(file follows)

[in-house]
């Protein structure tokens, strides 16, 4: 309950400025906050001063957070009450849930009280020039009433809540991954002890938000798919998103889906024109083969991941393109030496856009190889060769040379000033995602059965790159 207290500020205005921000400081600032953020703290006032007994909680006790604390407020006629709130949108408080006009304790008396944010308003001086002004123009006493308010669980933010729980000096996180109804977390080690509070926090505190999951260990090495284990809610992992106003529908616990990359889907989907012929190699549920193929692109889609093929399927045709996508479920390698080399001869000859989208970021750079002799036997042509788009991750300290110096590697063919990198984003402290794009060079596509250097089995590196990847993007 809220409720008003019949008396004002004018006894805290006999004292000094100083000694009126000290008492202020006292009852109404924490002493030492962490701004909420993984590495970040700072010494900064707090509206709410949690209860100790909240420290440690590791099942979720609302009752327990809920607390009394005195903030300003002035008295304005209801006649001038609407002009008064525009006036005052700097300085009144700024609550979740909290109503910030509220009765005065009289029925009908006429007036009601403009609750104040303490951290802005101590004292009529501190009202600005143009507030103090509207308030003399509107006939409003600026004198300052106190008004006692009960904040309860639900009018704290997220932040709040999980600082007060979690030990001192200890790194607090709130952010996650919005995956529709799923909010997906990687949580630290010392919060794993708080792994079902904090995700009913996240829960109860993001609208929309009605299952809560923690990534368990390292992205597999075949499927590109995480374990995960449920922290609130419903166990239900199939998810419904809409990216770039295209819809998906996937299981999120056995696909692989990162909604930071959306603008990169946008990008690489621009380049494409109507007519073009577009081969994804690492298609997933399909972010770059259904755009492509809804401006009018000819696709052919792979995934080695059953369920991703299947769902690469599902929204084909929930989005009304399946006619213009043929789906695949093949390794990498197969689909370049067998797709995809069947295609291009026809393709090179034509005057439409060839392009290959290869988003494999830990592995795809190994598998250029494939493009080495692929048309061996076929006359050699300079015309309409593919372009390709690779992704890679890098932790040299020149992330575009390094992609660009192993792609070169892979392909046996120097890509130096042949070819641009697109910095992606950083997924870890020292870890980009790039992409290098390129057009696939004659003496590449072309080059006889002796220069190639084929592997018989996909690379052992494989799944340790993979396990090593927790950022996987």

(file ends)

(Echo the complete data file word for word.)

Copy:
[in-house]
């Protein structure tokens, strides 16, 4: 309950400025906050001063957070009450849930009280020039009433809540991954002890938000798919998103889906024109083969991941393109030496856009190889060769040379000033995602059965790159 207290500020205005921000400081600032953020703290006032007994909680006790604390407020006629709130949108408080006009304790008396944010308003001086002004123009006493308010669980933010729980000096996180109804977390080690509070926090505190999951260990090495284990809610992992106003529908616990990359889907989907012929190699549920193929692109889609093929399927045709996508479920390698080399001869000859989208970021750079002799036997042509788009991750300290110096590697063919990198984003402290794009060079596509250097089995590196990847993007 809220409720008003019949008396004002004018006894805290006999004292000094100083000694009126000290008492202020006292009852109404924490002493030492962490701004909420993984590495970040700072010494900064707090509206709410949690209860100790909240420290440690590791099942979720609302009752327990809920607390009394005195903030300003002035008295304005209801006649001038609407002009008064525009006036005052700097300085009144700024609550979740909290109503910030509220009765005065009289029925009908006429007036009601403009609750104040303490951290802005101590004292009529501190009202600005143009507030103090509207308030003399509107006939409003600026004198300052106190008004006692009960904040309860639900009018704290997220932040709040999980600082007060979690030990001192200890790194607090709130952010996650919005995956529709799923909010997906990687949580630290010392919060794993708080792994079902904090995700009913996240829960109860993001609208929309009605299952809560923690990534368990390292992205597999075949499927590109995480374990995960449920922290609130419903166990239900199939998810419904809409990216770039295209819809998906996937299981999120056995696909692989990162909604930071959306603008990169946008990008690489621009380049494409109507007519073009577009081969994804690492298609997933399909972010770059259904755009492509809804401006009018000819696709052919792979995934080695059953369920991703299947769902690469599902929204084909929930989005009304399946006619213009043929789906695949093949390794990498197969689909370049067998797709995809069947295609291009026809393709090179034509005057439409060839392009290959290869988003494999830990592995795809190994598998250029494939493009080495692929048309061996076929006359050699300079015309309409593919372009390709690779992704890679890098932790040299020149992330575009390094992609660009192993792609070169892979392909046996120097890509130096042949070819641009697109910095992606950083997924870890020292870890980009790039992409290098390129057009696939004659003496590449072309080059006889002796220069190639084929592997018989996909690379052992494989799944340790993979396990090593927790950022996987």